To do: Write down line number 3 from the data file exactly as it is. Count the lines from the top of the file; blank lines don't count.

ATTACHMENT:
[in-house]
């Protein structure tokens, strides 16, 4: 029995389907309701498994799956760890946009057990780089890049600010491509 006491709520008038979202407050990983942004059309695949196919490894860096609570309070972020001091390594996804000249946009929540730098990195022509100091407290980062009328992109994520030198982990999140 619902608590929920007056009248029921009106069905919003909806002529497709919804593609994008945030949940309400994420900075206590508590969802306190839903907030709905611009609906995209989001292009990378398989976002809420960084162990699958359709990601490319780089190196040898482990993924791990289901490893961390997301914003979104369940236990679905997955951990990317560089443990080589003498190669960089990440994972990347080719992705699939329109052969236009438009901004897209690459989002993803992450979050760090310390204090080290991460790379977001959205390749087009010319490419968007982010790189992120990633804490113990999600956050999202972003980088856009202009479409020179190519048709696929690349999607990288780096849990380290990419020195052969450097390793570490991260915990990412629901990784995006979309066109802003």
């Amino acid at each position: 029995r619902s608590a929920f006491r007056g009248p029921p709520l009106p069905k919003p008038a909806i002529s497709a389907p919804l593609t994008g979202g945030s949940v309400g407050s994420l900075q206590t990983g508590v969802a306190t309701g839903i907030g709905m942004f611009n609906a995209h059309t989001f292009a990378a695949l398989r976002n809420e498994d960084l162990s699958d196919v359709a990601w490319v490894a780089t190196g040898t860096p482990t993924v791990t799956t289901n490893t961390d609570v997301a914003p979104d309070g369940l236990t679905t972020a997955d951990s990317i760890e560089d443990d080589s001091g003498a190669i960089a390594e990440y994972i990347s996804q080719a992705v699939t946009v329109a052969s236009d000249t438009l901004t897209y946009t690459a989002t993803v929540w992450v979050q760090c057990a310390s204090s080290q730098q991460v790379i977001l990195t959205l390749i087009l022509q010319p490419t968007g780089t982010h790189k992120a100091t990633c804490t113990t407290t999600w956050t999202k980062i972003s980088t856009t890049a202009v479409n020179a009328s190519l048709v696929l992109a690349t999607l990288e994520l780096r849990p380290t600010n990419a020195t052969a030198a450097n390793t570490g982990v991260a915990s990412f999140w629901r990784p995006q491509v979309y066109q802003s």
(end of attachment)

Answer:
């Amino acid at each position: 029995r619902s608590a929920f006491r007056g009248p029921p709520l009106p069905k919003p008038a909806i002529s497709a389907p919804l593609t994008g979202g945030s949940v309400g407050s994420l900075q206590t990983g508590v969802a306190t309701g839903i907030g709905m942004f611009n609906a995209h059309t989001f292009a990378a695949l398989r976002n809420e498994d960084l162990s699958d196919v359709a990601w490319v490894a780089t190196g040898t860096p482990t993924v791990t799956t289901n490893t961390d609570v997301a914003p979104d309070g369940l236990t679905t972020a997955d951990s990317i760890e560089d443990d080589s001091g003498a190669i960089a390594e990440y994972i990347s996804q080719a992705v699939t946009v329109a052969s236009d000249t438009l901004t897209y946009t690459a989002t993803v929540w992450v979050q760090c057990a310390s204090s080290q730098q991460v790379i977001l990195t959205l390749i087009l022509q010319p490419t968007g780089t982010h790189k992120a100091t990633c804490t113990t407290t999600w956050t999202k980062i972003s980088t856009t890049a202009v479409n020179a009328s190519l048709v696929l992109a690349t999607l990288e994520l780096r849990p380290t600010n990419a020195t052969a030198a450097n390793t570490g982990v991260a915990s990412f999140w629901r990784p995006q491509v979309y066109q802003s």